One important contribution has placed this into higher relief. The natural topography of the Early Imperial city has been generated in contour lines that approximate the historical terrain in greater detail than any known previous attempt. The outlines of Rome’s famed hills (and her often undervalued valleys) are derived from present day survey plans and turned into an ancient relief using overall computer modeling as well as specific ‘hand carving’; this is discussed in detail in the following chapter, “Making the map”. Our topography of Rome shows, for example, the saddle between the Capitoline and Quirinal before Trajan prominently cut it away, and the Velia before it was flattened, first by Nero, most infamously by Mussolini. In strictly geographic terms, ours is the first serious map of Augustan Rome.
If, in the future, Rome’s Augustan cityscape is depicted on a map worthy of the name, it will still be no more than an abstraction of the city’s fuller, three-dimensional image. Yet such a map will create an urban image on its own terms, one that can claim historical significance as well. After all, the Severan Marble Plan — and its predecessors dating perhaps as early as the Augustan period — conveyed to the public a well calculated urban image of Rome, an image of the city’s higher, perceptional reality, more powerful and holistic than any casual street scene.
Practicalities and procedures
Our enterprise of “Mapping Augustan Rome” began formally in December 1998 with a preview session for a seminar of this title offered in spring 1999. The less formal beginnings reach back to May 1998 when, concluding a seminar on ancient urbanism, I asked a core group of students whether they would commit themselves to such a project. D. G. Romano of the University of Pennsylvania Museum agreed to co-teach the seminar and collaborate on our project, bringing both valued insights and technical expertise. Along the way, additional interested students joined the group, despite the burdens of their coursework and examinations, while others left the project. All who participated in the seminar acquired an intensive personal experience of Rome in March 1999, made possible by C. K. Williams, and those who joined our project subsequently traveled to Rome through the support of the Center for Italian Studies at the University of Pennsylvania.
While the groundwork was laid in the seminar, that class was merely a beginning. To develop our thoughts into a form worthy of publication required several years of voluntary work, in a seemingly endless effort that left all of us at turns feeling exhausted (since regular obligations did not stop) but more often fulfilled, as the result of outbursts of productivity in a climate of mutual stimulation. The most powerful incentive was the prospect of working towards what we hope will be a useful contribution for others in our field.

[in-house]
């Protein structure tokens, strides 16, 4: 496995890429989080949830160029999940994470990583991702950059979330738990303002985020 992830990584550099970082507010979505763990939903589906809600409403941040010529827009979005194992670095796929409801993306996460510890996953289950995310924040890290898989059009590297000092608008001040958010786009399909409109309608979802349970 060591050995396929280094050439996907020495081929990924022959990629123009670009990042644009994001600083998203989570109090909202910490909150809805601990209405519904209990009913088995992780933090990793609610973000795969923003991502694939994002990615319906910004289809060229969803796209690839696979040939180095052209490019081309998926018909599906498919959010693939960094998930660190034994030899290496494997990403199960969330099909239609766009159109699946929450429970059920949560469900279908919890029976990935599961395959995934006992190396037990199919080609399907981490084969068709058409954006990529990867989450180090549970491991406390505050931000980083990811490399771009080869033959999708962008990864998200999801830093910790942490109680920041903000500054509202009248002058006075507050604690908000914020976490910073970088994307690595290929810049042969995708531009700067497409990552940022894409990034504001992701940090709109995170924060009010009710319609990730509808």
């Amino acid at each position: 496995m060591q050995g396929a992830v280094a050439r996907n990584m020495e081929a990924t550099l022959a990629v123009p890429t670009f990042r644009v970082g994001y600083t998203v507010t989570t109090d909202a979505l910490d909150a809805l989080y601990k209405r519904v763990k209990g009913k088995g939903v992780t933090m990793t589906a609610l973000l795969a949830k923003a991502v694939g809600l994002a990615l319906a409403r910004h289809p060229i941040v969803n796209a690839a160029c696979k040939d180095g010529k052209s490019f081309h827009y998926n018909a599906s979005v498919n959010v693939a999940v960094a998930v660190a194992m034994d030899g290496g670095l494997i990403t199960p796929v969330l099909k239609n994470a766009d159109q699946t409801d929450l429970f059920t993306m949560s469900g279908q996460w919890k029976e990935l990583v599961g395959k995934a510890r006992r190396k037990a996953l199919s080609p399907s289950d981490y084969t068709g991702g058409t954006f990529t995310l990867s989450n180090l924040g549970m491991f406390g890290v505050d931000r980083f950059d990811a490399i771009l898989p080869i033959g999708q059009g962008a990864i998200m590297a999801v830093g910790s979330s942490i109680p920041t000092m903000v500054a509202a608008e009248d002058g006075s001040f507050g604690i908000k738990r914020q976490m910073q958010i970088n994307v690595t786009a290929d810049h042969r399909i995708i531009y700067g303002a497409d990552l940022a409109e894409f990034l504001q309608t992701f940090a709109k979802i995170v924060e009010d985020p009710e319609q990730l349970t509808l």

In organizing the work, we began by dividing the city into sectors, each assigned to a single author. This added a spatial context to the item-by-item examination of Rome’s archaeology. Individual research was complemented by regular formal meetings and, increasingly, by informal discussions which offered not only mutual criticism and a growing insight into the broader urban aspects but, in particular, a balance between producing text and mapping. This counter play between word and image resulted in a fruitful methodology: written reasoning was put to the test by mapping it out, and vice versa, with no end of rethinking and revisions. Increasingly more valuable as work progressed was the diversity of our contributors, who come from across the United States as well as from the United Kingdom, Germany, Italy, and Turkey, bringing with them different intellectual vantage points. Their professional trainings include the disciplines of archaeology, art history, ancient history, and classics. Thus, the entries reflect a spectrum of individual working styles and a rich variety of approaches which we did not wish to sacrifice to a rigorous uniformity. The initials following each entry serve as keys to the different personalities at work, whether alone or in co-authorship.
Each entry follows a template modeled around three central questions: What is under discussion? What are the pertinent, specific issues? What is our position vis à vis the current state of affairs? The initial sentence presents the topic of the entry, be it an identified monument, a general area, or nameless remains relevant to our period. The body of the entry confronts aspects and debates that impact our depiction; issues tangential to the focus of our work are only cursorily treated, if at all. Our aim is not to repeat the valuable references already available through the efforts of Steinby’s team and others; our goal is to justify and explain each item rendered on the map — which may lead us to question the premises of current scholarly tenets. Lastly, we attempt to bring the deliberations toward some practical conclusion. Readers will find cases in which they think that more (or less) could have been said, where different, perhaps bolder, conclusions might have been drawn, or where oversights could have been avoided. Regrettably, discussions of several overarching urban themes, such as street systems or the distribution of commercial quarters, have been omitted; those would have complemented those present (aqueducts, city walls, suburban expansion, and the main topographical and urban areas).